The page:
Key to maintaining patriarchy in Switzerland is a tendency to shift the blame on the people who criticize it. You’re not happy? It’s your own fault! If you wanted a big career, why did you have children? If you did not not like traditional values, why did you move to Switzerland? If you didn’t want to be called arrogant, why did you ask for a promotion? If you did not want to be hurt by your husband, why did you insist on provoking him? If you wanted to be both a mother and have a career, why did you make this (single, minor) mistake? Selber Schuld!
Women who push against gender norms are labeled rude, pushy, complicated, greedy and arrogant. The rule is that women in Switzerland must bear hardships modestly and quietly. We should be satisfied with the patriarchy’s benevolence. After all, Switzerland is a democratic country with a strong “humanitarian tradition” and “respect for human rights” – an oasis of stability in a chaotic and dangerous world. And how dare we criticize Switzerland, when the human rights situation of so many countries is far worse? How dare we suggest that Switzerland contributes to the human rights violations of women abroad?
Women who push against gender norms are labeled rude, pushy, complicated, greedy and arrogant. The rule is that women in Switzerland must bear hardships modestly and quietly.
I agree that politeness matters. I admire Swiss norms of modesty and social harmony. I deeply respect the value that Swiss culture places on consensus building. I agree that it’s important to be grateful for what one has and to commend the progress that has been made, thanks to generations of Swiss feminists.
But I also think that it is time to retire “selber schuld!” from the lexicon. The defensiveness that fuels “whataboutism” whenever issues of gender equality are raised in Switzerland needs to be checked. The default norm of complacency should be challenged. The double standard that requires mothers and women to be perfect and men and fathers to clear only a minimal competence threshold should be interrogated. We should listen to women, including foreign women, when they appear “oversensitive” or “angry” (not just “disappointed!”) about gender norms rather than just telling them ( as I have been told countless times) “if you don’t like it, why don’t you just go home?”
The double standard that requires mothers and women to be perfect and men and fathers to clear only a minimal competence threshold should be interrogated.
I also think it is important to ask explicitly: who wins, and who loses, when only certain “Swiss values” are invoked? In case of a conflict between values, which Swiss values are deemed the most important? Social harmony at the cost of one half of the population? Is that actually a reasonable price to pay?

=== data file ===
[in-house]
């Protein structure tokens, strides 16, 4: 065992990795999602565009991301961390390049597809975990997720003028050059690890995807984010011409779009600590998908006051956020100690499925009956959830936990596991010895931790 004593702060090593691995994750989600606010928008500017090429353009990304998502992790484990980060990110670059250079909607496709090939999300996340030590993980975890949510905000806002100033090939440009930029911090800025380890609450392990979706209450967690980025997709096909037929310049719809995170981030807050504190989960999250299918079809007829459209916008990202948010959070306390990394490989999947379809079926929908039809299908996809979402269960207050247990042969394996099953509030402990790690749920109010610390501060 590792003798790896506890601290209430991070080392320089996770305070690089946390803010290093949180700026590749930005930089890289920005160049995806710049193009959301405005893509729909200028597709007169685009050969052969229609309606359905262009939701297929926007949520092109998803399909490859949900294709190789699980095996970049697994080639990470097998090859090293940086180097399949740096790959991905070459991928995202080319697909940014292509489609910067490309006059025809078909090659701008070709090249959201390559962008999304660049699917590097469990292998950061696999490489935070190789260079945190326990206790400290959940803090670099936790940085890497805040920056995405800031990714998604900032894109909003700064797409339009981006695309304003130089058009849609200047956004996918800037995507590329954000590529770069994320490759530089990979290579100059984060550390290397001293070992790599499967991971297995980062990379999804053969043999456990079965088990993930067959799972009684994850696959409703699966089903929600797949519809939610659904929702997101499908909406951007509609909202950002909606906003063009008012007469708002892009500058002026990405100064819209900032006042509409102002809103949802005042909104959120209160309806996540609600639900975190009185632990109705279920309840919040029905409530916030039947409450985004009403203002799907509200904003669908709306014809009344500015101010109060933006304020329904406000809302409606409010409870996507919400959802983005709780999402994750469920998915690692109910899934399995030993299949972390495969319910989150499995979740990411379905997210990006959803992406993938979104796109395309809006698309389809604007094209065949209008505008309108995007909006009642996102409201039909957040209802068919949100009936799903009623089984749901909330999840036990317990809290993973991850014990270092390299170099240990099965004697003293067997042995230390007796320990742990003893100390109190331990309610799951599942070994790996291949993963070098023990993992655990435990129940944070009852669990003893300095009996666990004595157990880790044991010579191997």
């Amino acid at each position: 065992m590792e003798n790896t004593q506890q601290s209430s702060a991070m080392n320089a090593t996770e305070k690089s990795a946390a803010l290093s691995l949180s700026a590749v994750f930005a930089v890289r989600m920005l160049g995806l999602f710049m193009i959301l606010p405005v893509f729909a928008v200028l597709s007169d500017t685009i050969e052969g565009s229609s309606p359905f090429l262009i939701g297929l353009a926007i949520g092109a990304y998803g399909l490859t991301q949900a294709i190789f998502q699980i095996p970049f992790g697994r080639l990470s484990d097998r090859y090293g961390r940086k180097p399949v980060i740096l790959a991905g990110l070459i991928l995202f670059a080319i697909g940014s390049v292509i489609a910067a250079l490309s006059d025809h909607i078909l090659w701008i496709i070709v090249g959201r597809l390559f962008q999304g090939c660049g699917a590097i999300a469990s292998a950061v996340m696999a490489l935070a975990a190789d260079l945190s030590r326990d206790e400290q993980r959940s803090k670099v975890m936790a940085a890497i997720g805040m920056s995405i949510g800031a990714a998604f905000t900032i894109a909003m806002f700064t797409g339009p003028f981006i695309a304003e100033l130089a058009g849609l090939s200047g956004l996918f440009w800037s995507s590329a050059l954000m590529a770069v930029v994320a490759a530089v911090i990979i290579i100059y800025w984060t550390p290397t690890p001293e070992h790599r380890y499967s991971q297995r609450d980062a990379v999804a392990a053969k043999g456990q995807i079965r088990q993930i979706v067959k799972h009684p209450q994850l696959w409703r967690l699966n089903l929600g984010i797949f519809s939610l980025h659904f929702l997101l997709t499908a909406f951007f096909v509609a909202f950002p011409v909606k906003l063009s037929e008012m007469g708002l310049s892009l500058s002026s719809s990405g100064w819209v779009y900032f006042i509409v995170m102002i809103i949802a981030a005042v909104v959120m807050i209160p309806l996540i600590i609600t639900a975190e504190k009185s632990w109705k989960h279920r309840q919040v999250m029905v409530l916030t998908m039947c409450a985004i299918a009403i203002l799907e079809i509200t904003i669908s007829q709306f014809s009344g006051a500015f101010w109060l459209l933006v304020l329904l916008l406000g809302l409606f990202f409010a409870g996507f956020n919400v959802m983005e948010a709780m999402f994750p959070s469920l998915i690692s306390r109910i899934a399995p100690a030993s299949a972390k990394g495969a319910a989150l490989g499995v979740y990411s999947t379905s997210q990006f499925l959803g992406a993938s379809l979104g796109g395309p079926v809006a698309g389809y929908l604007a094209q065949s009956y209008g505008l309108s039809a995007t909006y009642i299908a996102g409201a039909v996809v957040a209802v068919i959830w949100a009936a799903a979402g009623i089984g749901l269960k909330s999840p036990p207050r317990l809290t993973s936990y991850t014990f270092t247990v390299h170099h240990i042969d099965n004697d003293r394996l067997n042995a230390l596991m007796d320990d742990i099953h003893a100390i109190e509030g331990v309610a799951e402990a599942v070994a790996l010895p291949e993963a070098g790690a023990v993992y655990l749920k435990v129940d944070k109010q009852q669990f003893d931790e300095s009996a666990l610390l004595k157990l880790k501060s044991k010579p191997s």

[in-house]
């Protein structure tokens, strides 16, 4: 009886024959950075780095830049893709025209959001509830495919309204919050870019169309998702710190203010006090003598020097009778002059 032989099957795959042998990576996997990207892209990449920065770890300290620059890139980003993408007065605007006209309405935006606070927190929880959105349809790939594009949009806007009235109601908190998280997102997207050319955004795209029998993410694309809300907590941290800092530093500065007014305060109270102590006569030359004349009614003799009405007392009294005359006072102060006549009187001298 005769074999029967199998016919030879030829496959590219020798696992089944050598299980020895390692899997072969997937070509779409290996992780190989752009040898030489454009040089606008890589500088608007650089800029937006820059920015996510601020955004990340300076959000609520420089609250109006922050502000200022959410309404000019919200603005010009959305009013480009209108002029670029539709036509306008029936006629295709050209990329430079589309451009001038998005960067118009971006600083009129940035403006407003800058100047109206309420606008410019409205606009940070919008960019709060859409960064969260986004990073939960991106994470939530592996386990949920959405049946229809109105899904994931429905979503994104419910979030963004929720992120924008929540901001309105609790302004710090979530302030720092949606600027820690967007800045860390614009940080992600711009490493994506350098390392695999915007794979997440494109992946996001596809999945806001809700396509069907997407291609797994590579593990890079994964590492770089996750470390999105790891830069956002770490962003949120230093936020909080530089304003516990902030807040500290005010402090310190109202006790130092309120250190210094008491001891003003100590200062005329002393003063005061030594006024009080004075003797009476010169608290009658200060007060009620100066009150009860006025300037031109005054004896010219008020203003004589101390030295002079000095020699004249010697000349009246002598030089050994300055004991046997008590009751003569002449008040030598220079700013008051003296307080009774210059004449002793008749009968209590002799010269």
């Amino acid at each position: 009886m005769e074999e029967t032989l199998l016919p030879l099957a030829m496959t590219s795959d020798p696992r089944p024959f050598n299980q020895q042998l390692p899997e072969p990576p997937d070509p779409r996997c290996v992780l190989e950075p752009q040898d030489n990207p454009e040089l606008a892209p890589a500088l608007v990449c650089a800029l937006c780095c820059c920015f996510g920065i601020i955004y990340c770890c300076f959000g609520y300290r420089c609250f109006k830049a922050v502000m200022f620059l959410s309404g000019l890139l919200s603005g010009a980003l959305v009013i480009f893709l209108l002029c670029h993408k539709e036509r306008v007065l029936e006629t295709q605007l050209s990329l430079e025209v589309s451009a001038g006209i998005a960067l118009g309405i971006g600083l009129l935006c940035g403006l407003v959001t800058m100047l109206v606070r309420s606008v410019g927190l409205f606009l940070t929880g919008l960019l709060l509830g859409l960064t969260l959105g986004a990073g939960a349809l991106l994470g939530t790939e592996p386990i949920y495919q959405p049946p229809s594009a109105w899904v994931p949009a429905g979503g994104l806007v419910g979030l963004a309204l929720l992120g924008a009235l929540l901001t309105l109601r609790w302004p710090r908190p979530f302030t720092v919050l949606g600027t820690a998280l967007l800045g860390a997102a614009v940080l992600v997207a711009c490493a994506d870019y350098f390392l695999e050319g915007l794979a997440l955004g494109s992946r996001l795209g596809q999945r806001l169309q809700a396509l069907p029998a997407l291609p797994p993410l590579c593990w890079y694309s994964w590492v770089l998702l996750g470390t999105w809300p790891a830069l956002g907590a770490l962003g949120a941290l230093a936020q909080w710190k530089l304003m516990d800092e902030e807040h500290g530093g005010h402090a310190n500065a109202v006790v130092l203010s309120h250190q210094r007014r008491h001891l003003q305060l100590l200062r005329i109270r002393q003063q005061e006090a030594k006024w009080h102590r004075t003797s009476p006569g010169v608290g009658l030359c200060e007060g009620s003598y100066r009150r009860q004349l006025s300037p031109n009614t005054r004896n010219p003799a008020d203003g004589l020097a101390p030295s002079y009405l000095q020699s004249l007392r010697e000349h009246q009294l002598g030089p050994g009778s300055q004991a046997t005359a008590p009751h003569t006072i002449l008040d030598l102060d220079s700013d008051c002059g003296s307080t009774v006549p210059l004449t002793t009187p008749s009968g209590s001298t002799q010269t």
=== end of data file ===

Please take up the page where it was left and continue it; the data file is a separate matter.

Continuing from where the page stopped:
Which Swiss values matter most?
Here is my plea to Swiss people, especially those who haven’t yet joined the feminist and LGBTQI+ movements: Yes, there are problems in other parts of the world that you have largely been spared. Yes, Switzerland is a very special place. Yes, we should feel grateful for getting to live in a prosperous and peaceful country.
But take a look at the data. There is one important respect in which Switzerland a negative outlier: gender equality in the workplace. In The Economist’s 2022 Glass Ceiling Index, which measures the “role and influence of women in the workplace,” Switzerland ranked 26 of 29 among OECD countries, right above Turkey, Japan and South Korea. A 2021 index of gender equality in European corporations and boards ranked Switzerland fourth from the bottom, right above Poland, Luxembourg and Greece. Compared with institutions in other countries, Swiss banks and law firms are particularly unequal, as are Swiss universities, especially in certain fields. Women in Switzerland are still paid 11 percent less than men for the same job.
In other countries, women are not expected to list their children on their CVs.
Women in peer countries are not regularly forced to choose between becoming mothers or having promising careers. Professional men in other countries do not routinely break the law by asking female job candidates about their child-bearing plans. Organizations do not regularly host “expert panels” of only men, or assume the leadership team will be either all male or all male plus perhaps one woman or two (ideally without children). In other countries, women are not expected to list their children on their CVs. LGBTQI+ people in other countries have many options for becoming parents. In many business contexts outside of Switzerland, using gender-neutral pronouns when requested is the norm.
Modesty, politeness, and social harmony are important Swiss values. But so are equality, freedom, and dignity. I have taught hundreds of young Swiss people of all genders who exemplify all of these values. These students have brilliant futures. Let’s not let our complacency with the Swiss patriarchy stand in their way.
Alexandra Dufresne is a human rights lawyer who teaches at institutions of higher education in Switzerland.